If you have read “My Adoption Story” on this site, then you are familiar with Brightside For Families and Children, the institution that provided assistance to my birth mother and where I spent the first 13 months of my life. To this day, Brightside remains very near and dear to my heart. As children we visited frequently, mostly because it was a requirement during the first year after adoption. And since I was the oldest, I returned throughout both my brothers and sisters first year as well. But then that was it! We lived just far enough away that we did not visit again for quite some time. In fact not until June of 2019. Shortly after the passing of my mother.

” And since I was the oldest, I returned throughout both my brothers and sisters first year as well. “

We actually made two visits. First my Father, Brother & Sister in Law and I made the pilgrimage to hand deliver funds that we had collected at my mother’s funeral. These were to be donated to Brightside in her memory. During this visit, we were greeted by and visited with Mark Paglia, Director For Families and Children and several members of his staff. These included Tina D’Agostino, Major Gifts Officer and Traci Heath, among others. We couldn’t have felt more welcomed. We were allowed to share our story and given a tour of the facility and several mementos of our visit.. Below is a picture from that day.

Brightside For Families and Children
Pictured from left to right, are Mark Paglia (Director, Brightside for Families and Children), my brother Al, my Dad (holding a photo of Mom) and myself.

Several days later we visited again. My sister was with us this time and we had arranged to meet with Sister Mary Caritas, one of the most senior of nuns currently still at Brightside. She had actually been there at the time that we were adopted. Sister Caritas was one of the most gracious human beings that I have ever met. And in spite of her age, she was as sharp as a tack. In fact, she still holds a position of authority within the Order. What was sad was that she told us that the Order is slowly dwindling in numbers. I don’t recall the exact numbers but there are less than a hundred remaining and the majority of those are over the age of 70. She said that young girls just don’t have any interest in joining the Order as they once did. Below is a picture of us with Sister Caritas.

From left to right…myself, my Dad, Sister Caritas, my sister Rita and my brother Al. Als’ wife Jane was also with us but very graciously volunteered to take the picture.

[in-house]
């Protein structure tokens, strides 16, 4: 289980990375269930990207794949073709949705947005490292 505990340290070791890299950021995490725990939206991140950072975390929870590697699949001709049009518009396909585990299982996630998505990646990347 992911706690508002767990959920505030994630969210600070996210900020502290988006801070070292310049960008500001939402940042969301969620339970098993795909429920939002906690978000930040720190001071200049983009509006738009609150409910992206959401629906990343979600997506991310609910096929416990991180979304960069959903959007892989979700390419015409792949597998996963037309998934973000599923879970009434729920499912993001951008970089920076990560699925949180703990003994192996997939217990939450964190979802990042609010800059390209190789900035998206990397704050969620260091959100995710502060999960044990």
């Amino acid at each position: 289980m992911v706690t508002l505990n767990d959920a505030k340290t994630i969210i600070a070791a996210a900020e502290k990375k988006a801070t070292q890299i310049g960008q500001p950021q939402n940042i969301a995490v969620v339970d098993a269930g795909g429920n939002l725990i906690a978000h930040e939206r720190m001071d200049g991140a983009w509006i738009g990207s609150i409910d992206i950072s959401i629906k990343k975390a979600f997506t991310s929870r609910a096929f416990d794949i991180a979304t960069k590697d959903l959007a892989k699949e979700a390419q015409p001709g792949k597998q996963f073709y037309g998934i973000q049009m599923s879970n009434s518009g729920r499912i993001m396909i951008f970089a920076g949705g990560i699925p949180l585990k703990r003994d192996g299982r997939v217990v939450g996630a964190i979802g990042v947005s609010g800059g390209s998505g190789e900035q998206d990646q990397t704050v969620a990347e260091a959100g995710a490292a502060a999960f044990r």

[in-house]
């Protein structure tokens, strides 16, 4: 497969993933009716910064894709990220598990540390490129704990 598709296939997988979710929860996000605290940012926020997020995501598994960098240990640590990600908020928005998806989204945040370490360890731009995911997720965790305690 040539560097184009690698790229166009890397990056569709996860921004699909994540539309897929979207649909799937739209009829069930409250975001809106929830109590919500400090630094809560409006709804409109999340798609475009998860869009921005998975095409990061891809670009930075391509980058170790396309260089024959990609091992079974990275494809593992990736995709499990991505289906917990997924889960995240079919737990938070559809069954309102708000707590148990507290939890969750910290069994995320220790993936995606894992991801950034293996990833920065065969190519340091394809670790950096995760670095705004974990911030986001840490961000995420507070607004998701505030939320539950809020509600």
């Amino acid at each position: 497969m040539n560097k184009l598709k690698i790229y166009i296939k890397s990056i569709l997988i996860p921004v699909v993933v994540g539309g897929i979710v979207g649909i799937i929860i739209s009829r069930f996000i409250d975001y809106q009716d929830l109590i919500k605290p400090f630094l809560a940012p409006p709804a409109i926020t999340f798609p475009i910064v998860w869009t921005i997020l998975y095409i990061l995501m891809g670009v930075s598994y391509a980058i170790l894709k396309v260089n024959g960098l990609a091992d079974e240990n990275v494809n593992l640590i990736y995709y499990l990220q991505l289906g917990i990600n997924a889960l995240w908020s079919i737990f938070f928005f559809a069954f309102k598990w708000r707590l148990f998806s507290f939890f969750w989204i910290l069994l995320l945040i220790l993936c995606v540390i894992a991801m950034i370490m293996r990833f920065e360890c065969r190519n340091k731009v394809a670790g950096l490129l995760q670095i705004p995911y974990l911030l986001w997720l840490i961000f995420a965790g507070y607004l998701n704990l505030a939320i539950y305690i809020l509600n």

We visited with Sister Caritas for some time. However, there was one particular story that she shared that I will never forget. When we were at Brightside some 55 plus years ago, my parents were discussing the third and final placement, my brother Alan. My parents were told by the nun handling the placement that the birth mother had not yet signed the relinquishment paperwork. She said that we could take him home as a foster child but there was no guarantee that we could keep him. Well, you had to know my mom to understand her reaction. She told the nun that, in no uncertain terms, if he came home with us that day that they would never get him back. Period! So the nun told us to wait right there. I believe her name was Sister Violotta, if I’m not mistaken. She went and found the birth mother, took her to the office where the paperwork was awaiting her signature and instructed her to sign it. She did. And my brother came home with us that day. Evidently, Sister Violotta was prone to “bending” the rules if she felt it was in the best interest of the child.

“And my brother came home with us that day.”

After we visited, she gave us a wonderful tour of the facility which included the chapel. While giving us this tour she also gave us a very detailed history lesson of the Sisters of Providence as we walked.

The chapel had actually been built by hand in Italy by master craftsmen. It was then taken by boat and wagon to its current location at Brightside. The picture below does not do it justice. One has to visit it to truly grasp its beauty.

Entering the chapel at Brightside.
As we first entered the Chapel.

At my mother’s funeral, we had asked that each in attendance make a contribution to Brightside in her memory. I now ask that all who visit this page do the same, if at all possible. Of course, it is up to you but helping to enable Brightside to continue to do the work that the Sisters of Providence began is a worthwhile gift and will be appreciated by many. You may do so through the link below. The mission of Brightside for Families and Children is to be a healing and transforming presence in the lives of the youth and families we serve.  This is done through individualized services that incorporate the needs, education, and desires of every child and family supported by Brightside. If you would like to read more about Brightside and their history or success stories you can go here. The short video below will give you a more clear understanding of the need and purpose of donations.

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